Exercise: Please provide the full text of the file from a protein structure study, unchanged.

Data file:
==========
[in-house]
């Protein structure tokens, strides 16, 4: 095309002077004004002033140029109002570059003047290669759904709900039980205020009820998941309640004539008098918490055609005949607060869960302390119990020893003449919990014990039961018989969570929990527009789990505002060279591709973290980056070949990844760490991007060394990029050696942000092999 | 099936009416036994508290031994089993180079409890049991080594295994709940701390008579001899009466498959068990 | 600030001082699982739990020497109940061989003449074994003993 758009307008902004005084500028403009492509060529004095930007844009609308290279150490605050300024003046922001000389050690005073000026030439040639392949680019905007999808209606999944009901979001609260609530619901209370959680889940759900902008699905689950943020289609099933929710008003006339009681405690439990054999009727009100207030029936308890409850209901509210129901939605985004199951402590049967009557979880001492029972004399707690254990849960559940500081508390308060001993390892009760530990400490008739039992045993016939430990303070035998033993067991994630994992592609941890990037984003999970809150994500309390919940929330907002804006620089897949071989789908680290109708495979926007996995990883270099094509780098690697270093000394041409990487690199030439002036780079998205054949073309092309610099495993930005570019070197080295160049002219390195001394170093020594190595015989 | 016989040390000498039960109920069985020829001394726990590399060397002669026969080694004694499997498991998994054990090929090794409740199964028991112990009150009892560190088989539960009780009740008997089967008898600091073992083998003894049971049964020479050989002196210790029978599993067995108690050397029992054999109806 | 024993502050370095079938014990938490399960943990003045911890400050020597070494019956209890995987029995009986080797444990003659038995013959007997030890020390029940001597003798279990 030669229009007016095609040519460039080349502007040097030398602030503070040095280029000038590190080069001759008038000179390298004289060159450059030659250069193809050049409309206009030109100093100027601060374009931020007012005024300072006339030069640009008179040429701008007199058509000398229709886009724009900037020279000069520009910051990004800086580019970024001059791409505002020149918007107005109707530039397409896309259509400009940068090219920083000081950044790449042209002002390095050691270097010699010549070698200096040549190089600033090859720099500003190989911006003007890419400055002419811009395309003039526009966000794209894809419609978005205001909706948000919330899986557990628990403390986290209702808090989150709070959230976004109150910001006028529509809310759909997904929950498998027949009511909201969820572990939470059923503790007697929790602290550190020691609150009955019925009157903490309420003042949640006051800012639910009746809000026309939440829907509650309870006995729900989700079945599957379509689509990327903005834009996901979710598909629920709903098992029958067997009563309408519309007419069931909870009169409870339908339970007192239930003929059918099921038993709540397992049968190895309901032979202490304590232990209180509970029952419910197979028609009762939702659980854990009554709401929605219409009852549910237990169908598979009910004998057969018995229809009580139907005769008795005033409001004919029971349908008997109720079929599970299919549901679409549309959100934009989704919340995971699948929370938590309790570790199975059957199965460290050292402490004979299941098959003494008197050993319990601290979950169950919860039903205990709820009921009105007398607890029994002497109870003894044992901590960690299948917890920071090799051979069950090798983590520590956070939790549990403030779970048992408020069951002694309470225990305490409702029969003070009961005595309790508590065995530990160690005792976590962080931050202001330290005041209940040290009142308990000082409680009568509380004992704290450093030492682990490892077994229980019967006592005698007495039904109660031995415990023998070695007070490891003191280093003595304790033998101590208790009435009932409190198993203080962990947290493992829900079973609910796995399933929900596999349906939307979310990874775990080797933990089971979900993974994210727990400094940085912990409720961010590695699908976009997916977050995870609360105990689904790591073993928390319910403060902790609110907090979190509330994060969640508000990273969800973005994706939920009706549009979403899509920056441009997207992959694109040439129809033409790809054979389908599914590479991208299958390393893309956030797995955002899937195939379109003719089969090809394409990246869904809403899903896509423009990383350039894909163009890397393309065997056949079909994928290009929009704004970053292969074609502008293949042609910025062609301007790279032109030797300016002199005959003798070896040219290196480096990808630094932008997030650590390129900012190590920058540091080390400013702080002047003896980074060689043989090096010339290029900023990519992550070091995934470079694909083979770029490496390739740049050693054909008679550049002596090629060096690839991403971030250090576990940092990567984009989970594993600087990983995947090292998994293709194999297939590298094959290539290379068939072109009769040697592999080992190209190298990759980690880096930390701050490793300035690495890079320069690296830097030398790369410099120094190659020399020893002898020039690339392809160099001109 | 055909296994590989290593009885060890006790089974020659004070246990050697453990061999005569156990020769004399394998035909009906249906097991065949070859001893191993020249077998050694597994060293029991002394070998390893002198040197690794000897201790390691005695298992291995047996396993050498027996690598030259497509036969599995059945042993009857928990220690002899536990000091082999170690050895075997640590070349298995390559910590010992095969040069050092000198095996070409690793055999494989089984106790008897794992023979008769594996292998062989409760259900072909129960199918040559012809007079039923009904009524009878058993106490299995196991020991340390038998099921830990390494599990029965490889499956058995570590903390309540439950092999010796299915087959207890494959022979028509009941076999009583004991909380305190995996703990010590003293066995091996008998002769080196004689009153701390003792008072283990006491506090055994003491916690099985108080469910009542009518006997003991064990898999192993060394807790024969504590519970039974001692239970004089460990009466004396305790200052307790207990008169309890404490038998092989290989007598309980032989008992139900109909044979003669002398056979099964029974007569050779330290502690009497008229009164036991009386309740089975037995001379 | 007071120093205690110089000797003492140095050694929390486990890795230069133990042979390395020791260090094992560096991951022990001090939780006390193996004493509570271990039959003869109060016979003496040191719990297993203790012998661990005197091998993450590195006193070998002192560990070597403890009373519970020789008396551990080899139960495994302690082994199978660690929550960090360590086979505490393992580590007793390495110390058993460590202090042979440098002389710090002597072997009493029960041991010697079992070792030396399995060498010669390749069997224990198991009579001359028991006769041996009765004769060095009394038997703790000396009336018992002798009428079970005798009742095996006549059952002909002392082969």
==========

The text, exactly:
[in-house]
């Protein structure tokens, strides 16, 4: 095309002077004004002033140029109002570059003047290669759904709900039980205020009820998941309640004539008098918490055609005949607060869960302390119990020893003449919990014990039961018989969570929990527009789990505002060279591709973290980056070949990844760490991007060394990029050696942000092999 | 099936009416036994508290031994089993180079409890049991080594295994709940701390008579001899009466498959068990 | 600030001082699982739990020497109940061989003449074994003993 758009307008902004005084500028403009492509060529004095930007844009609308290279150490605050300024003046922001000389050690005073000026030439040639392949680019905007999808209606999944009901979001609260609530619901209370959680889940759900902008699905689950943020289609099933929710008003006339009681405690439990054999009727009100207030029936308890409850209901509210129901939605985004199951402590049967009557979880001492029972004399707690254990849960559940500081508390308060001993390892009760530990400490008739039992045993016939430990303070035998033993067991994630994992592609941890990037984003999970809150994500309390919940929330907002804006620089897949071989789908680290109708495979926007996995990883270099094509780098690697270093000394041409990487690199030439002036780079998205054949073309092309610099495993930005570019070197080295160049002219390195001394170093020594190595015989 | 016989040390000498039960109920069985020829001394726990590399060397002669026969080694004694499997498991998994054990090929090794409740199964028991112990009150009892560190088989539960009780009740008997089967008898600091073992083998003894049971049964020479050989002196210790029978599993067995108690050397029992054999109806 | 024993502050370095079938014990938490399960943990003045911890400050020597070494019956209890995987029995009986080797444990003659038995013959007997030890020390029940001597003798279990 030669229009007016095609040519460039080349502007040097030398602030503070040095280029000038590190080069001759008038000179390298004289060159450059030659250069193809050049409309206009030109100093100027601060374009931020007012005024300072006339030069640009008179040429701008007199058509000398229709886009724009900037020279000069520009910051990004800086580019970024001059791409505002020149918007107005109707530039397409896309259509400009940068090219920083000081950044790449042209002002390095050691270097010699010549070698200096040549190089600033090859720099500003190989911006003007890419400055002419811009395309003039526009966000794209894809419609978005205001909706948000919330899986557990628990403390986290209702808090989150709070959230976004109150910001006028529509809310759909997904929950498998027949009511909201969820572990939470059923503790007697929790602290550190020691609150009955019925009157903490309420003042949640006051800012639910009746809000026309939440829907509650309870006995729900989700079945599957379509689509990327903005834009996901979710598909629920709903098992029958067997009563309408519309007419069931909870009169409870339908339970007192239930003929059918099921038993709540397992049968190895309901032979202490304590232990209180509970029952419910197979028609009762939702659980854990009554709401929605219409009852549910237990169908598979009910004998057969018995229809009580139907005769008795005033409001004919029971349908008997109720079929599970299919549901679409549309959100934009989704919340995971699948929370938590309790570790199975059957199965460290050292402490004979299941098959003494008197050993319990601290979950169950919860039903205990709820009921009105007398607890029994002497109870003894044992901590960690299948917890920071090799051979069950090798983590520590956070939790549990403030779970048992408020069951002694309470225990305490409702029969003070009961005595309790508590065995530990160690005792976590962080931050202001330290005041209940040290009142308990000082409680009568509380004992704290450093030492682990490892077994229980019967006592005698007495039904109660031995415990023998070695007070490891003191280093003595304790033998101590208790009435009932409190198993203080962990947290493992829900079973609910796995399933929900596999349906939307979310990874775990080797933990089971979900993974994210727990400094940085912990409720961010590695699908976009997916977050995870609360105990689904790591073993928390319910403060902790609110907090979190509330994060969640508000990273969800973005994706939920009706549009979403899509920056441009997207992959694109040439129809033409790809054979389908599914590479991208299958390393893309956030797995955002899937195939379109003719089969090809394409990246869904809403899903896509423009990383350039894909163009890397393309065997056949079909994928290009929009704004970053292969074609502008293949042609910025062609301007790279032109030797300016002199005959003798070896040219290196480096990808630094932008997030650590390129900012190590920058540091080390400013702080002047003896980074060689043989090096010339290029900023990519992550070091995934470079694909083979770029490496390739740049050693054909008679550049002596090629060096690839991403971030250090576990940092990567984009989970594993600087990983995947090292998994293709194999297939590298094959290539290379068939072109009769040697592999080992190209190298990759980690880096930390701050490793300035690495890079320069690296830097030398790369410099120094190659020399020893002898020039690339392809160099001109 | 055909296994590989290593009885060890006790089974020659004070246990050697453990061999005569156990020769004399394998035909009906249906097991065949070859001893191993020249077998050694597994060293029991002394070998390893002198040197690794000897201790390691005695298992291995047996396993050498027996690598030259497509036969599995059945042993009857928990220690002899536990000091082999170690050895075997640590070349298995390559910590010992095969040069050092000198095996070409690793055999494989089984106790008897794992023979008769594996292998062989409760259900072909129960199918040559012809007079039923009904009524009878058993106490299995196991020991340390038998099921830990390494599990029965490889499956058995570590903390309540439950092999010796299915087959207890494959022979028509009941076999009583004991909380305190995996703990010590003293066995091996008998002769080196004689009153701390003792008072283990006491506090055994003491916690099985108080469910009542009518006997003991064990898999192993060394807790024969504590519970039974001692239970004089460990009466004396305790200052307790207990008169309890404490038998092989290989007598309980032989008992139900109909044979003669002398056979099964029974007569050779330290502690009497008229009164036991009386309740089975037995001379 | 007071120093205690110089000797003492140095050694929390486990890795230069133990042979390395020791260090094992560096991951022990001090939780006390193996004493509570271990039959003869109060016979003496040191719990297993203790012998661990005197091998993450590195006193070998002192560990070597403890009373519970020789008396551990080899139960495994302690082994199978660690929550960090360590086979505490393992580590007793390495110390058993460590202090042979440098002389710090002597072997009493029960041991010697079992070792030396399995060498010669390749069997224990198991009579001359028991006769041996009765004769060095009394038997703790000396009336018992002798009428079970005798009742095996006549059952002909002392082969």